THE BRITISH LIBRARY

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2 posts categorized "Research collaboration"

03 November 2017

Domesticating the Goddess ‘Liberty’ during the First World War

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Ahead of her talk for the British Library’s Feed the Mind lunchtime lecture series  on Monday 20 November 2017 (12.30-13.30), Collaborative PhD student Cherie Prosser delves into the British Library’s French poster collection to discuss the changing female representation of ‘Liberty’. Tickets for Cherie’s talk can be purchased online, or in person at the box office.

Liberty and her Republican compatriot Marianne are perhaps among the most enigmatic of the French national symbols. Liberty was known in France since Roman times as the goddess who freed slaves while her compatriot Marianne became popularised during the French Revolution as the mocking nickname of the French Republic. Significantly, the French Revolution opened to the door to the reinvention and popularisation of imagery representing new Republican France. Yet rarely is there any discussion of change or challenge to the assumption that female figures of nationalism are important trans-historically and remain a force today.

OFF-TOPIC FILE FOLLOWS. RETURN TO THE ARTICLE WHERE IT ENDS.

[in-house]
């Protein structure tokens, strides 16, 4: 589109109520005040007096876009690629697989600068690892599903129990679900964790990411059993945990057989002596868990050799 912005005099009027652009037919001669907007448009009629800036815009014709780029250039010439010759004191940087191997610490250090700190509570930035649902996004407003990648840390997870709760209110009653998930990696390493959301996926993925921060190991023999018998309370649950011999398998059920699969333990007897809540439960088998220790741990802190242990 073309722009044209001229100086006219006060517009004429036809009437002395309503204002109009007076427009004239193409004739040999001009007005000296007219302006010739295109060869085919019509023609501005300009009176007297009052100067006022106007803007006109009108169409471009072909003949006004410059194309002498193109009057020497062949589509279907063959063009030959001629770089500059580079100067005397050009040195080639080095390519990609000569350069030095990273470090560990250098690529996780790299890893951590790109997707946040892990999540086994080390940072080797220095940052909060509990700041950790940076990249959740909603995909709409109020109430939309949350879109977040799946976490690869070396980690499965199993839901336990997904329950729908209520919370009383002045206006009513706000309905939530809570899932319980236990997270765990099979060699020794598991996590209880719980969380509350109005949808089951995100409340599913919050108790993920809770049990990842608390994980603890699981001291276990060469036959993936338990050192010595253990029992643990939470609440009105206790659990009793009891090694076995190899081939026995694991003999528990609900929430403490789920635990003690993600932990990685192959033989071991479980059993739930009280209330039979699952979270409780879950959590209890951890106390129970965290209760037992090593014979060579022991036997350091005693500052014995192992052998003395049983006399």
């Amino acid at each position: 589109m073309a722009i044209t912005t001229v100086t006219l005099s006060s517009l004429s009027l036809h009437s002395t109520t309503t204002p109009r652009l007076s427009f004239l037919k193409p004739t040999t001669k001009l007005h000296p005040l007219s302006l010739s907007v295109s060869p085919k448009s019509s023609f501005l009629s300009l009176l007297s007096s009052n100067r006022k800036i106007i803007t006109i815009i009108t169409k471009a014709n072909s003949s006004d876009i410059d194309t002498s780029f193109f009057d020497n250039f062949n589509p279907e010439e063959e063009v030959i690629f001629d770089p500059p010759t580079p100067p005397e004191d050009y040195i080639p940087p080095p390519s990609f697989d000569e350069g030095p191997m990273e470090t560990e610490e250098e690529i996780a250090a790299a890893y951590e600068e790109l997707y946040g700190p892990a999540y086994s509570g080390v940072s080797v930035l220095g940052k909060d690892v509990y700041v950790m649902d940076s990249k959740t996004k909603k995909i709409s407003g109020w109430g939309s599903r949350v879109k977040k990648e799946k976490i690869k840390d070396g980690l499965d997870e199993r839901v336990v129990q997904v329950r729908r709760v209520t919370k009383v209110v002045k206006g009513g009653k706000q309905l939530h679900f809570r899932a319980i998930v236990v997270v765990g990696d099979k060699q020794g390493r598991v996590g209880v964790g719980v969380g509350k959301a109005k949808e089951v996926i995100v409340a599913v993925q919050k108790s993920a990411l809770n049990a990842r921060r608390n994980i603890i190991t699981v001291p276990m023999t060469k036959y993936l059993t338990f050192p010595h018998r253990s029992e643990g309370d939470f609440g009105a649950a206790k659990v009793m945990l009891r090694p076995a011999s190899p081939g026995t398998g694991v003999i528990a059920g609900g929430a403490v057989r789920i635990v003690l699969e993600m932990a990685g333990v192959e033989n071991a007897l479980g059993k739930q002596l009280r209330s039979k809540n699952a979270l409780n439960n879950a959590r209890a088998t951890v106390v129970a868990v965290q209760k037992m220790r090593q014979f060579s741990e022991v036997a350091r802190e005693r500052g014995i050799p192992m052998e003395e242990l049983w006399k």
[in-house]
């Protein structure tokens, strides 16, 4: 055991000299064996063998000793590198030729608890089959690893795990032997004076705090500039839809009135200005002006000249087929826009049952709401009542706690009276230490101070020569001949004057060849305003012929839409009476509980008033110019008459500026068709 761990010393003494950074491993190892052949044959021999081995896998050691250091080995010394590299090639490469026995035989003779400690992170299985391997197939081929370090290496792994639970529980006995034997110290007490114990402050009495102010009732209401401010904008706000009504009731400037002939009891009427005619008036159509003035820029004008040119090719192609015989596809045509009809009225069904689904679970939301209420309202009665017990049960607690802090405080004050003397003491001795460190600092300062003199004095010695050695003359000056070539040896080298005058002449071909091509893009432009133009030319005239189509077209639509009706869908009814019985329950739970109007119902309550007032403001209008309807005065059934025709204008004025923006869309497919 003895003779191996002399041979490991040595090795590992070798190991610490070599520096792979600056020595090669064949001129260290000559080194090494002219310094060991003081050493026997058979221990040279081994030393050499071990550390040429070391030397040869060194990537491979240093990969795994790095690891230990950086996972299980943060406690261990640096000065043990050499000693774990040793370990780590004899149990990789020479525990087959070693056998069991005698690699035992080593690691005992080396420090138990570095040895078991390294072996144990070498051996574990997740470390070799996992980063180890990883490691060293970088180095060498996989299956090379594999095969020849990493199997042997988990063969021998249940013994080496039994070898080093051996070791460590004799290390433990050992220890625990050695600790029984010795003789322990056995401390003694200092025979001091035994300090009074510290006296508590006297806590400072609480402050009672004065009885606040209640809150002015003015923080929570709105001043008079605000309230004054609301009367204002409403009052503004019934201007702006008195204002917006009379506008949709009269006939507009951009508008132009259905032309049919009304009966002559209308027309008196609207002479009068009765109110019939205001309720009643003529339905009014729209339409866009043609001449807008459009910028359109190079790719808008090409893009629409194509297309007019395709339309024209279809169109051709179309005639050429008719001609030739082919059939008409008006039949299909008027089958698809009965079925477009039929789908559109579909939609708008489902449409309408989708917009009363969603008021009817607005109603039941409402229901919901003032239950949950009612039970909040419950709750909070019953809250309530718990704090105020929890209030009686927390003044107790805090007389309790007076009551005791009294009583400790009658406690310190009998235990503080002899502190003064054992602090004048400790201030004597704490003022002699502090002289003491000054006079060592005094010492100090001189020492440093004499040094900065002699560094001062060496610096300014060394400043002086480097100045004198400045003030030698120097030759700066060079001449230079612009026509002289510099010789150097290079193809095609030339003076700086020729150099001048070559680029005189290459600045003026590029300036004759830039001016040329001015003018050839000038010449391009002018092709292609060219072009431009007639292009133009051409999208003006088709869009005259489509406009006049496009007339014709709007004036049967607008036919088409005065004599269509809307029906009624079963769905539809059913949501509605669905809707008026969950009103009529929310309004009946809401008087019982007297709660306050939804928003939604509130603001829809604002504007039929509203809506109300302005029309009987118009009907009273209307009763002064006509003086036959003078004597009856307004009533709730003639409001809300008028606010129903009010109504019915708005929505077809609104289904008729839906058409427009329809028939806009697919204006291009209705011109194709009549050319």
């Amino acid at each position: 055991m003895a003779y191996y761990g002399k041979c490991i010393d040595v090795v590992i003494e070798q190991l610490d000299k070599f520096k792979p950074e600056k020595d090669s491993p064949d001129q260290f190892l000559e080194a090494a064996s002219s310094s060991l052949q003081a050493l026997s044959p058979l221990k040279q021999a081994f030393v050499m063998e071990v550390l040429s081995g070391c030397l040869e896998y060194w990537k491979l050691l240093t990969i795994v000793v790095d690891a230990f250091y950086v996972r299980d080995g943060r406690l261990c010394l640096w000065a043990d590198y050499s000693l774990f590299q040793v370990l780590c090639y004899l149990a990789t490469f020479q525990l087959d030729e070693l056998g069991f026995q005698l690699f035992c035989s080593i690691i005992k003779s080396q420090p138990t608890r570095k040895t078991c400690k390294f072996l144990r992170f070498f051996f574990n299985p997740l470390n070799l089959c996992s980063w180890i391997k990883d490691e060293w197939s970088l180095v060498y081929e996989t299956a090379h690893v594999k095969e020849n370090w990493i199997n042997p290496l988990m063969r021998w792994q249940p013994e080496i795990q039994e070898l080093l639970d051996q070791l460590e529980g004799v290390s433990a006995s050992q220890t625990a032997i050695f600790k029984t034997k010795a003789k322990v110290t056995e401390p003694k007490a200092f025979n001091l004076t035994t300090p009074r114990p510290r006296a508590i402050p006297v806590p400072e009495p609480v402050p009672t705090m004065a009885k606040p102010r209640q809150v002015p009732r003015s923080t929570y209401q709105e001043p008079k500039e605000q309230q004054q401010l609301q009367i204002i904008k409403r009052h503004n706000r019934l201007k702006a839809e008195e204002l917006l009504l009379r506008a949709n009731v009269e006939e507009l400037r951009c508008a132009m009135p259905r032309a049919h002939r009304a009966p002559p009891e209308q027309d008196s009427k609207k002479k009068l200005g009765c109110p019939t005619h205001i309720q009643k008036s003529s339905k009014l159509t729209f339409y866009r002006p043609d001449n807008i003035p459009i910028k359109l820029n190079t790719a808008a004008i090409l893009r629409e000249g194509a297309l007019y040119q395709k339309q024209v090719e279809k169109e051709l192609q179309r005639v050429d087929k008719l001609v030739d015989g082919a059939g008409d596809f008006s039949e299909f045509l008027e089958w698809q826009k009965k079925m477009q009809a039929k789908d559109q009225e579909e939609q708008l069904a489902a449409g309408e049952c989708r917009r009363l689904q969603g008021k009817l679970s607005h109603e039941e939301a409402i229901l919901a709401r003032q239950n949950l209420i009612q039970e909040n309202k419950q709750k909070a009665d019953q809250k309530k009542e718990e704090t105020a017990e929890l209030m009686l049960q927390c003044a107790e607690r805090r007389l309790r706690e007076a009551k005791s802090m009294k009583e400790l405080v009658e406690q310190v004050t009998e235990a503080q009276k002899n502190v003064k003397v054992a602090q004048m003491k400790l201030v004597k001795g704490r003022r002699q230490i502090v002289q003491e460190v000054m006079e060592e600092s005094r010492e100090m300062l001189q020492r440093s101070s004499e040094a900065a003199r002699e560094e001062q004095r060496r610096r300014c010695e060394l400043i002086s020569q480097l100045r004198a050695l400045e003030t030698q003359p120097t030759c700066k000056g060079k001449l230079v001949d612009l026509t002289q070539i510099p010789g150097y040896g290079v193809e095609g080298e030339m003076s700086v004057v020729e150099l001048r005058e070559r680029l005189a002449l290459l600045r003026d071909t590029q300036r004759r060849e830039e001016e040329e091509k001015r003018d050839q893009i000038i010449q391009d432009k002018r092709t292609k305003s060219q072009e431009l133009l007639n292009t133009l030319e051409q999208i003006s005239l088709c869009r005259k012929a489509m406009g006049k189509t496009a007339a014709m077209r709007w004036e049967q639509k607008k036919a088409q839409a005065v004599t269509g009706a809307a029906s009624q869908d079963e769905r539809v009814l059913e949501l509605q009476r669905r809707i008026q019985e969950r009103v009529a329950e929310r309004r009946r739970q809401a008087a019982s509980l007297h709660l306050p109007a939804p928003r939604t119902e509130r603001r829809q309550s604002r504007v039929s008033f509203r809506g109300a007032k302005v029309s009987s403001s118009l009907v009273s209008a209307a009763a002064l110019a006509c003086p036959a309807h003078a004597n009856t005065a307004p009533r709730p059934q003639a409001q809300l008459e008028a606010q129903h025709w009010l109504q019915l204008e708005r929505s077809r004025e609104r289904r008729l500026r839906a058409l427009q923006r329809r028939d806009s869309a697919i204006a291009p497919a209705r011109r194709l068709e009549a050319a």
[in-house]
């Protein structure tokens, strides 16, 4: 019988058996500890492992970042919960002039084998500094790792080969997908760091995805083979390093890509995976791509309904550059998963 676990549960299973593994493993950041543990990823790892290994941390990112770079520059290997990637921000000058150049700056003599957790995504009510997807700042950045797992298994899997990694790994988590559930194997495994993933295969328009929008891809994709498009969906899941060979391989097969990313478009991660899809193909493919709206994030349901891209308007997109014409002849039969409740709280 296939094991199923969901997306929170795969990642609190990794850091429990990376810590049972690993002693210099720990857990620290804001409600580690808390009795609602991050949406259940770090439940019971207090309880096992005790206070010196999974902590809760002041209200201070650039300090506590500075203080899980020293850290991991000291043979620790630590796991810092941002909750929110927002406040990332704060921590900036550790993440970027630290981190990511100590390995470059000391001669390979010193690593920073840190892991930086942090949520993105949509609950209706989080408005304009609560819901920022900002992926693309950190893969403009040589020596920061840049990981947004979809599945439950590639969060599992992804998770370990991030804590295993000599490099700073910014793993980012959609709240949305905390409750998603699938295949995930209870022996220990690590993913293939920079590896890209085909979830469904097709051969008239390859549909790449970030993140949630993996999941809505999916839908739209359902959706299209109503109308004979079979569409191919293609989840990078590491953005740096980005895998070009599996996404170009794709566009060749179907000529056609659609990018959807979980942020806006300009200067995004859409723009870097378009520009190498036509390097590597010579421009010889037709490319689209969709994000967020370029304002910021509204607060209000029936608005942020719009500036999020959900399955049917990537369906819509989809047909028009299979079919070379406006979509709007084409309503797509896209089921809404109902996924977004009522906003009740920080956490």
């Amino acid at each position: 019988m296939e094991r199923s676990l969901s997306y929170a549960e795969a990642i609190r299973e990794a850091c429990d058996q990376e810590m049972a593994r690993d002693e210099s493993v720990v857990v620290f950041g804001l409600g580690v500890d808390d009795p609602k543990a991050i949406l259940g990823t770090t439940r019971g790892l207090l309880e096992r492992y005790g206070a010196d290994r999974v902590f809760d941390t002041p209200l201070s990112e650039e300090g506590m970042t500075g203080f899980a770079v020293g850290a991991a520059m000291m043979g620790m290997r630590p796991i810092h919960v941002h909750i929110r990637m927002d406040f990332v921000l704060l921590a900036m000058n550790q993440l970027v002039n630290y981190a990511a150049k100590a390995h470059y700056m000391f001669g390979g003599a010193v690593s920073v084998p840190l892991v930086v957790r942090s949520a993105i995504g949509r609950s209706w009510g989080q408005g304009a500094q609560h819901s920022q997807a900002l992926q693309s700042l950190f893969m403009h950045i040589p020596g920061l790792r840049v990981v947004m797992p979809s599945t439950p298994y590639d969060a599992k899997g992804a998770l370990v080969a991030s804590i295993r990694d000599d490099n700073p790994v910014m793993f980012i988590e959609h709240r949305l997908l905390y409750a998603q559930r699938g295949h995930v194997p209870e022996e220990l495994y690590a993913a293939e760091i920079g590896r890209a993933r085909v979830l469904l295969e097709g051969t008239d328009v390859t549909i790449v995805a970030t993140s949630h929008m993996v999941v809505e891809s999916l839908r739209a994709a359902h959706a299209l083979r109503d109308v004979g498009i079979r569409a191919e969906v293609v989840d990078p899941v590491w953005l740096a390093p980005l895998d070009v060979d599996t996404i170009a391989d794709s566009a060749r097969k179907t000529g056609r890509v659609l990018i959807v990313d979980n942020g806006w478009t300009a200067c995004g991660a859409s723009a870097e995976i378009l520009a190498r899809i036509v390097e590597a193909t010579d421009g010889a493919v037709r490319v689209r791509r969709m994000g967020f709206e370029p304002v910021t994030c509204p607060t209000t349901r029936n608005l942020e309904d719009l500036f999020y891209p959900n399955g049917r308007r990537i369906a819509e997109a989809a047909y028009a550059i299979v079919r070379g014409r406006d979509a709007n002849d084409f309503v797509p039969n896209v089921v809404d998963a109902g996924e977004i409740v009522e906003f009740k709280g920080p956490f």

In my forthcoming Feed the Mind talk, I will demonstrate the transfiguration of Liberty and Marianne in the pictorial poster imagery during the First World War. Shadowing the progression toward modernism, how were these allegorical figures of strategic importance in the redefinition of French political, social and moral values? While continuing to occupy a key role in the popular imagination throughout the war, Liberty and Marianne were able to transcend this catastrophic time.

Feed the Mind Cherie Prosser Marianne La France Libre from Images OnlineLéon Reni-Mel, La France libre, journal socialiste (Paris, 1918). Tab. 11748.a

Their use in poster propaganda during the First World War, as shown in the British Library’s French poster collection, invites an analysis of the ways in which allegories were used to negotiate complex political and social change. Throughout the war, Liberty and Marianne provided a perspective on historical social values as well as current events of the war as they unfolded. Posters were a primary source of propaganda during the war in all the belligerent countries and provide an insight into communication of social and political narratives during war time and beyond.